Costa Rica pioneered the use of the payments for environmental services (PES) approach in developing countries by establishing a formal, country-wide program of payments, the PSA program. The PSA program has worked hard to develop mechanisms to charge the users of environmental services for the services they receive.

Payments for environmental services (PES) are an innovative approach to conservation that has been applied increasingly often in both developed and developing countries. To date, however, few efforts have been made to systematically compare PES experiences.

Payments for environmental services (PES) have attracted increasing interest as a mechanism to translate external, non-market values of the environment into real financial incentives for local actors to provide environmental services (ES). In this introductory paper, we set the stage for the rest of this Special Issue of Ecological Economics by reviewing the main issues arising in PES design and implementation and discussing these in the light of environmental economics. We start with a discussion of PES definition and scope.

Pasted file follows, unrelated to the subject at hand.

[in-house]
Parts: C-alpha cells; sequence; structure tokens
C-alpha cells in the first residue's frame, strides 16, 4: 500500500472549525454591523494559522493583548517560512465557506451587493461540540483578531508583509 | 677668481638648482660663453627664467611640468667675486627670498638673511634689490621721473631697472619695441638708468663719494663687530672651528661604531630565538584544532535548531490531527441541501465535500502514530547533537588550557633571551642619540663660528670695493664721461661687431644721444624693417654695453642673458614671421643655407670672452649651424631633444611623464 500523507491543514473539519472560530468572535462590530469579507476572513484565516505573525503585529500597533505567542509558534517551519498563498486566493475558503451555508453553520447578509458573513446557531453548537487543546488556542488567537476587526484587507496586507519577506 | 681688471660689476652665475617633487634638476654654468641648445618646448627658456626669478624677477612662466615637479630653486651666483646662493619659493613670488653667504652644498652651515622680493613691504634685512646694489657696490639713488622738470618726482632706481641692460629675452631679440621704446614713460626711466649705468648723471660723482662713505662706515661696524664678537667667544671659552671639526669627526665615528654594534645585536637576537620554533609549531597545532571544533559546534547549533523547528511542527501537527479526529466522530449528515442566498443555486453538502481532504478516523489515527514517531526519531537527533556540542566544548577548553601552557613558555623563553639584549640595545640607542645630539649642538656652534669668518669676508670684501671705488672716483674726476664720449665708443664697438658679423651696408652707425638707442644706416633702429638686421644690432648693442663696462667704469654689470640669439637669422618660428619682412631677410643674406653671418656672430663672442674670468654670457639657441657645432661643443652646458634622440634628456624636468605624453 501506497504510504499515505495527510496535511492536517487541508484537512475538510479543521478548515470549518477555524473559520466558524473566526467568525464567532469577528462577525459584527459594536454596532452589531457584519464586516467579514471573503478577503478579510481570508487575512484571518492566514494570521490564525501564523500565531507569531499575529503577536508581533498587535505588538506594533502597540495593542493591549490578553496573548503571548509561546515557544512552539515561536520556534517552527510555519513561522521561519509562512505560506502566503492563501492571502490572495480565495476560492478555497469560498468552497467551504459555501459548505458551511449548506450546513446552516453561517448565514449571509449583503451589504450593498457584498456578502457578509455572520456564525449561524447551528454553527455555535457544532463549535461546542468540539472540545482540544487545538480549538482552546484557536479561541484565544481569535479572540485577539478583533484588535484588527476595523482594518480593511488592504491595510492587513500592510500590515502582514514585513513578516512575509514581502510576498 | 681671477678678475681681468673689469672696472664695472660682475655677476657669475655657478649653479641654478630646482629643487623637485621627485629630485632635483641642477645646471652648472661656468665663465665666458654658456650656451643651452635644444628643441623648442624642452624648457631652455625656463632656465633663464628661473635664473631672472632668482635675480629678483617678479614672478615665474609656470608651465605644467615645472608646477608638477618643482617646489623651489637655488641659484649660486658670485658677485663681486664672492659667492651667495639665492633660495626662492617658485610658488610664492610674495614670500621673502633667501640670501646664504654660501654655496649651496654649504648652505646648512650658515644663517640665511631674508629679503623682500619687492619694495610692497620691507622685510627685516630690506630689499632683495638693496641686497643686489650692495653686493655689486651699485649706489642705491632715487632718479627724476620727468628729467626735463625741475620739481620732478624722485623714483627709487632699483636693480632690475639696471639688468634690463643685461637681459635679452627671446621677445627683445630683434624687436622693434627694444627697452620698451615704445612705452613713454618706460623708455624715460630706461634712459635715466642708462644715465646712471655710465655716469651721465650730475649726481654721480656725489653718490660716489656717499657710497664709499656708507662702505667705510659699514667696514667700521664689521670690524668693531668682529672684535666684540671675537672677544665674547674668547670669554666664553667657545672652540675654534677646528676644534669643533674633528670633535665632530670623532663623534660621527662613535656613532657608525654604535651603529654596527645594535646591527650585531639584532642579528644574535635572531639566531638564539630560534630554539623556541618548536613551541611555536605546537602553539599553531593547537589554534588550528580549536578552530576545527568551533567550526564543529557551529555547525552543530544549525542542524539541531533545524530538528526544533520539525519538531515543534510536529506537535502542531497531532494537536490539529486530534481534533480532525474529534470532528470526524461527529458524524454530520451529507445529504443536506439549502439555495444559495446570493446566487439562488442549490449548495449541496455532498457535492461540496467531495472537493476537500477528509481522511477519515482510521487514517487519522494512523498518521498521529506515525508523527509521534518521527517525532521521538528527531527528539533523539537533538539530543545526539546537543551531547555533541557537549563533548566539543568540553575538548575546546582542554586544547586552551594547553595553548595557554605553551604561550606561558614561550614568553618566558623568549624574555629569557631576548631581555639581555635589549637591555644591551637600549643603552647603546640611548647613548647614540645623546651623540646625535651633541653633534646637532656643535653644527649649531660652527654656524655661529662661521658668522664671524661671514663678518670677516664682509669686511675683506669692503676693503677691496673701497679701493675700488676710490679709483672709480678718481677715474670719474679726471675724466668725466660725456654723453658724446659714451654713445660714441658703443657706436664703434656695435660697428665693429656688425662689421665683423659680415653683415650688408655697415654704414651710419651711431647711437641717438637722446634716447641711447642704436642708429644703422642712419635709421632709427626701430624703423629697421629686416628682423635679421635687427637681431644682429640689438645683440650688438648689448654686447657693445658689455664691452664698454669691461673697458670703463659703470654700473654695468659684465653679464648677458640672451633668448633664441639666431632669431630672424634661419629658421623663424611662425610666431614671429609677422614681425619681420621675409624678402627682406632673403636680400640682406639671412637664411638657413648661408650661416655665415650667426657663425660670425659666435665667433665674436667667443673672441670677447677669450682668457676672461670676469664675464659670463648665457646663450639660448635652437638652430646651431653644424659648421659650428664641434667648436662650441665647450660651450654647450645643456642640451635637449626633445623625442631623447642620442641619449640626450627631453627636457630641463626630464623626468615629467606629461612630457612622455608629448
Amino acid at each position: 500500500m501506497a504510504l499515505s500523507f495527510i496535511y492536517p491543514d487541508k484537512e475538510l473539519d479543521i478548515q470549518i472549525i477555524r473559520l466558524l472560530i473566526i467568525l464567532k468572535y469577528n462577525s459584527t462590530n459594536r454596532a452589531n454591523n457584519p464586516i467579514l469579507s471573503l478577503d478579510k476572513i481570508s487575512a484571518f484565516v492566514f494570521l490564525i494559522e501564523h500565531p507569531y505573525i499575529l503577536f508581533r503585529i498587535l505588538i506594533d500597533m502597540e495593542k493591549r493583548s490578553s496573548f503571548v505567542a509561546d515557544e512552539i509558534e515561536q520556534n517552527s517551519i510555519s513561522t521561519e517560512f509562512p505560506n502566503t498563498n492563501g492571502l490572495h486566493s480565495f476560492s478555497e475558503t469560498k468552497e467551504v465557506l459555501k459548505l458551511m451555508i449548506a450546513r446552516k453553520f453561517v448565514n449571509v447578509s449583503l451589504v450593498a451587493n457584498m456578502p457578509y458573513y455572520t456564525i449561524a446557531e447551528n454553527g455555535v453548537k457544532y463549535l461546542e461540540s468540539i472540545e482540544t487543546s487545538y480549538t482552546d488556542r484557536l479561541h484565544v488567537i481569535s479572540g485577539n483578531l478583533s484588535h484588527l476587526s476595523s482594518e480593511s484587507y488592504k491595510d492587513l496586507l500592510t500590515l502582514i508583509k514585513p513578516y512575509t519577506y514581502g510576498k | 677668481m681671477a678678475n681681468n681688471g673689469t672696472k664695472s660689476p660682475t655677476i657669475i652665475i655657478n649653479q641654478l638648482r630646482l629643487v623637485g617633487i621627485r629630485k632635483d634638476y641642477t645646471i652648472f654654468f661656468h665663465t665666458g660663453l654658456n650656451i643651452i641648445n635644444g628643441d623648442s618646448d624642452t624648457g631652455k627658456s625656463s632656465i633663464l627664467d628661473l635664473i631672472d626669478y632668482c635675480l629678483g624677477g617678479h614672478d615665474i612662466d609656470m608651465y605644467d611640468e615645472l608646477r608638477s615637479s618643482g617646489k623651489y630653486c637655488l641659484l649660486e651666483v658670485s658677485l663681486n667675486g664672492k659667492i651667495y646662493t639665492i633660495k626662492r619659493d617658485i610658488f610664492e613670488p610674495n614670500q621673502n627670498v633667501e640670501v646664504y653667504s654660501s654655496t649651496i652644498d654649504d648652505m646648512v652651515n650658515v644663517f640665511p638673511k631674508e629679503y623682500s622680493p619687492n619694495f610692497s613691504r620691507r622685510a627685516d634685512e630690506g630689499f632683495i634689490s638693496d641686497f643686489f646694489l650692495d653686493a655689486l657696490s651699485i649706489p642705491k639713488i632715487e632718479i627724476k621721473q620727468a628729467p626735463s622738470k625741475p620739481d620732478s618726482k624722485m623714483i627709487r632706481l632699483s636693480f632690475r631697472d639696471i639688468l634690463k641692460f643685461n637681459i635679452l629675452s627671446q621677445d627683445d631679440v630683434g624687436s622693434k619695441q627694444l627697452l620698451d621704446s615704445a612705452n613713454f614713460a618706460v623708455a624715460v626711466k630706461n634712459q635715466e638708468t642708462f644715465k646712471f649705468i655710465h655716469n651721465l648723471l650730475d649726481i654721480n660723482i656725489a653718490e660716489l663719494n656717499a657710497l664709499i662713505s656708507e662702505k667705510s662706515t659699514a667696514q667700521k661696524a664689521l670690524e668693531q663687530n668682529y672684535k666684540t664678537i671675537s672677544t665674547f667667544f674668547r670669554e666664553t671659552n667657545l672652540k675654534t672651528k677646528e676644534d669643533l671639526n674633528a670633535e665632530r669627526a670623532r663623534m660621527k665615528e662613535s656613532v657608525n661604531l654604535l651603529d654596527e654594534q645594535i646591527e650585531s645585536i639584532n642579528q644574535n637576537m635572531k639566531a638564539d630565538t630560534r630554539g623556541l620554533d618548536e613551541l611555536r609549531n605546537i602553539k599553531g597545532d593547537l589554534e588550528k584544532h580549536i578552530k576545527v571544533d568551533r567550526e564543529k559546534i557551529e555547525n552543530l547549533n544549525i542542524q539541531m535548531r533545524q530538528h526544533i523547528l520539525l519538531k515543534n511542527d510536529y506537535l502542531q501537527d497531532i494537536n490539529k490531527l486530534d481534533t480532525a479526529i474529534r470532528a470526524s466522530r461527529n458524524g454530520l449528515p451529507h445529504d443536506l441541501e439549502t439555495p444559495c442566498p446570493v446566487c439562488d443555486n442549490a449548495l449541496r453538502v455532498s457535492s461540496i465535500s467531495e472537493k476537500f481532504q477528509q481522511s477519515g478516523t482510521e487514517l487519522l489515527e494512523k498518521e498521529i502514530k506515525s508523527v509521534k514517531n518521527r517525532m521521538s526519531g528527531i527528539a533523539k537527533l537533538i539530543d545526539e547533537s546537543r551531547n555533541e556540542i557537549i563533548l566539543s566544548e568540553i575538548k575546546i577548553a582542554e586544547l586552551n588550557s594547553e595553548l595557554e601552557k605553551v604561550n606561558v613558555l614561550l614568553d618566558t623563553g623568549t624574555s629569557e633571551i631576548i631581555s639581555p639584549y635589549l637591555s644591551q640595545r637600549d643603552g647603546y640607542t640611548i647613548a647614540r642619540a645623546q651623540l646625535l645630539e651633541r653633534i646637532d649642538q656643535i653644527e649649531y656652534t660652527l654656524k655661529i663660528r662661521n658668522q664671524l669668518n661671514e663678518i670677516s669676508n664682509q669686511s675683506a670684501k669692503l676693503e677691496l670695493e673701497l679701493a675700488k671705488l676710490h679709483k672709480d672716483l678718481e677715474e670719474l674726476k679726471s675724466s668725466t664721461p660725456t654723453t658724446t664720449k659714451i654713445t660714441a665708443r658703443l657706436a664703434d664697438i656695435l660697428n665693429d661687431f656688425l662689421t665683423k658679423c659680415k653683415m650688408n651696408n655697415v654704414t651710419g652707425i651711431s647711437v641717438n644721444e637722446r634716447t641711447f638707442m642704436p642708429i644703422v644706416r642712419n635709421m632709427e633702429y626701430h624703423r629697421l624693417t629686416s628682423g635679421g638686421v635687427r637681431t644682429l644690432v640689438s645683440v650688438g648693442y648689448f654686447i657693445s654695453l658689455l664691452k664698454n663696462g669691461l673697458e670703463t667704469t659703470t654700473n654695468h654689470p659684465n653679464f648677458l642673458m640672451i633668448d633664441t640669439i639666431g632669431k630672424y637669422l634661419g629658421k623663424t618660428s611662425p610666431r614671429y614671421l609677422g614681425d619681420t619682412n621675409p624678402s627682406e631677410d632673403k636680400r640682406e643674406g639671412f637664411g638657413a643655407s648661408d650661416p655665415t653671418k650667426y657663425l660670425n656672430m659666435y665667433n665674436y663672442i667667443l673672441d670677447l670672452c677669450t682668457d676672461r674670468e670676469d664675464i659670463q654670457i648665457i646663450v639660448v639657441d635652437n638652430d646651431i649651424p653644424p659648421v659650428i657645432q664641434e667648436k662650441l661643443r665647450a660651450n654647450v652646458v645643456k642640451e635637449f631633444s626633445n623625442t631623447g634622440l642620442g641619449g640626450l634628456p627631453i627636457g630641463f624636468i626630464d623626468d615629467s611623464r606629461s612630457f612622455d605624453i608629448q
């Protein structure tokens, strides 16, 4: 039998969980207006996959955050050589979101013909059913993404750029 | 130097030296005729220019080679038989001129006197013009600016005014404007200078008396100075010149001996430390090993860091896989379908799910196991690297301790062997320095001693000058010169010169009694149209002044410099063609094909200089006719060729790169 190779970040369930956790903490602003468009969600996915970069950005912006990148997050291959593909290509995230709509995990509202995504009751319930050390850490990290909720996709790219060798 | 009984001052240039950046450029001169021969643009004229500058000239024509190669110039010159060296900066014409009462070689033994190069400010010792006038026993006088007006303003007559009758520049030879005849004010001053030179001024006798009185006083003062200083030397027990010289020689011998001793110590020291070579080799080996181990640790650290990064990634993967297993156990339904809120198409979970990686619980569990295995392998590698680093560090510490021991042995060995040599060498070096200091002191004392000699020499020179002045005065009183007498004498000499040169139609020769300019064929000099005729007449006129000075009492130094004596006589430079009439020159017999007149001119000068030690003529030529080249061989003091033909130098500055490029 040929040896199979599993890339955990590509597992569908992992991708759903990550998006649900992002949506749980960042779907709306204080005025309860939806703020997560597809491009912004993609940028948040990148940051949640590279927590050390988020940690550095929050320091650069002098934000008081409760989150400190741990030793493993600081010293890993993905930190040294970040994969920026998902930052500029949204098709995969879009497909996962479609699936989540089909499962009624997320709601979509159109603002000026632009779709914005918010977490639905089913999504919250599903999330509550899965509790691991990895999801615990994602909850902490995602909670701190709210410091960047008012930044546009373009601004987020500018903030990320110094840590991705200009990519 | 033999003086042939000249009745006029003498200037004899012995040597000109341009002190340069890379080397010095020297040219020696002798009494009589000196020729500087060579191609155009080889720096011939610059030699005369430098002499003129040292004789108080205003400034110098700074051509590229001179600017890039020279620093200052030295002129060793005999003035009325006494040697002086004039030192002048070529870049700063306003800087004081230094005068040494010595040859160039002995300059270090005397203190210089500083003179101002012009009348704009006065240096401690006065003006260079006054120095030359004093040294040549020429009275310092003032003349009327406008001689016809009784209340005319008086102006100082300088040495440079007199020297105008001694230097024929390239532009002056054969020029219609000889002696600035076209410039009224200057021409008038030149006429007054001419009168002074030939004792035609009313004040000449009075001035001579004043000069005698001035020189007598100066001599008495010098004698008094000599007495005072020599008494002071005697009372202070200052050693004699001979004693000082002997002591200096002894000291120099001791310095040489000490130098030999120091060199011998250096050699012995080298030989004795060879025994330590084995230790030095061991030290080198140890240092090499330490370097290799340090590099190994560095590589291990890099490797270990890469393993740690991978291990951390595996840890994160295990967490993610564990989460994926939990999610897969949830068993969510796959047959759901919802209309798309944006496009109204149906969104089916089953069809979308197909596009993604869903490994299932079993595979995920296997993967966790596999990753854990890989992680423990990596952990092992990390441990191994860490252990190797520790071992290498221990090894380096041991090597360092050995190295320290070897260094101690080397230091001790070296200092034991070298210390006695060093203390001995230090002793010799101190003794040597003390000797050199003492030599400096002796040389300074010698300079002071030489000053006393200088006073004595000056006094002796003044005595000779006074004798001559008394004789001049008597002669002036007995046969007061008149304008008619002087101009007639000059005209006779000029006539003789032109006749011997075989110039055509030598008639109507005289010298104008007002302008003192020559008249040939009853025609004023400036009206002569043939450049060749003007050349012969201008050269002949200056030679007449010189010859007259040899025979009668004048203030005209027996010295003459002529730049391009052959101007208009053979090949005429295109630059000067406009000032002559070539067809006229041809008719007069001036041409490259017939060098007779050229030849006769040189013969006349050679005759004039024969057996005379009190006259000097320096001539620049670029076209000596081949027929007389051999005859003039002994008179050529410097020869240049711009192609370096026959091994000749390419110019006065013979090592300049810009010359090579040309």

This paper examines the main ways in which Payments for Environmental Services (PES) might affect poverty. PES may reduce poverty mainly by making payments to poor natural resource managers in upper watersheds. The extent of the impact depends on how many PES participants are in fact poor, on the poor’s ability to participate, and on the amounts paid. Although PES programs are not designed for poverty reduction, there can be important synergies when program design is well thought out and local conditions are favorable.